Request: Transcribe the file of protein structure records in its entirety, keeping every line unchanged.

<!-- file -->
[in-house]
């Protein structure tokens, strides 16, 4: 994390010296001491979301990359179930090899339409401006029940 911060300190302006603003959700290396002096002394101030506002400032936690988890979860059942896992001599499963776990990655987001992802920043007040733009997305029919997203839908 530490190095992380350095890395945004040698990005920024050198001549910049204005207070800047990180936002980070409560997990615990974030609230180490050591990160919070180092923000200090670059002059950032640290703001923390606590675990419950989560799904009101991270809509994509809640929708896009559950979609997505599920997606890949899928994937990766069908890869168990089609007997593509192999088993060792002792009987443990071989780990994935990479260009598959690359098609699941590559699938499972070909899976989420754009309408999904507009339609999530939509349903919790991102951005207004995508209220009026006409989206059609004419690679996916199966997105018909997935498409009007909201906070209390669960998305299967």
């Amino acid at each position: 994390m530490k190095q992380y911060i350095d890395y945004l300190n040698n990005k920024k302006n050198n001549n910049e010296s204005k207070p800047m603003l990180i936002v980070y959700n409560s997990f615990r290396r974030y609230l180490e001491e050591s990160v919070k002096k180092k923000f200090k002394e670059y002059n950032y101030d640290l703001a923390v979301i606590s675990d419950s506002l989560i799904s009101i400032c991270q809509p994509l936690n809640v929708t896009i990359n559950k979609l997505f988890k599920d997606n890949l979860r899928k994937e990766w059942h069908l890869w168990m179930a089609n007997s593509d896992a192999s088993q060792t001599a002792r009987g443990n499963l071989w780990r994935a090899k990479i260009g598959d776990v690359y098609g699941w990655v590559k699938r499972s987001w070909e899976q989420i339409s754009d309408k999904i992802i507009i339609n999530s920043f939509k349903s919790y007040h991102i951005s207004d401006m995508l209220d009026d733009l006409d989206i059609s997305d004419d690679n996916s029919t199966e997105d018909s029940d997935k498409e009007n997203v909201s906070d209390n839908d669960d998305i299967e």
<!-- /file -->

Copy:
[in-house]
């Protein structure tokens, strides 16, 4: 994390010296001491979301990359179930090899339409401006029940 911060300190302006603003959700290396002096002394101030506002400032936690988890979860059942896992001599499963776990990655987001992802920043007040733009997305029919997203839908 530490190095992380350095890395945004040698990005920024050198001549910049204005207070800047990180936002980070409560997990615990974030609230180490050591990160919070180092923000200090670059002059950032640290703001923390606590675990419950989560799904009101991270809509994509809640929708896009559950979609997505599920997606890949899928994937990766069908890869168990089609007997593509192999088993060792002792009987443990071989780990994935990479260009598959690359098609699941590559699938499972070909899976989420754009309408999904507009339609999530939509349903919790991102951005207004995508209220009026006409989206059609004419690679996916199966997105018909997935498409009007909201906070209390669960998305299967």
């Amino acid at each position: 994390m530490k190095q992380y911060i350095d890395y945004l300190n040698n990005k920024k302006n050198n001549n910049e010296s204005k207070p800047m603003l990180i936002v980070y959700n409560s997990f615990r290396r974030y609230l180490e001491e050591s990160v919070k002096k180092k923000f200090k002394e670059y002059n950032y101030d640290l703001a923390v979301i606590s675990d419950s506002l989560i799904s009101i400032c991270q809509p994509l936690n809640v929708t896009i990359n559950k979609l997505f988890k599920d997606n890949l979860r899928k994937e990766w059942h069908l890869w168990m179930a089609n007997s593509d896992a192999s088993q060792t001599a002792r009987g443990n499963l071989w780990r994935a090899k990479i260009g598959d776990v690359y098609g699941w990655v590559k699938r499972s987001w070909e899976q989420i339409s754009d309408k999904i992802i507009i339609n999530s920043f939509k349903s919790y007040h991102i951005s207004d401006m995508l209220d009026d733009l006409d989206i059609s997305d004419d690679n996916s029919t199966e997105d018909s029940d997935k498409e009007n997203v909201s906070d209390n839908d669960d998305i299967e």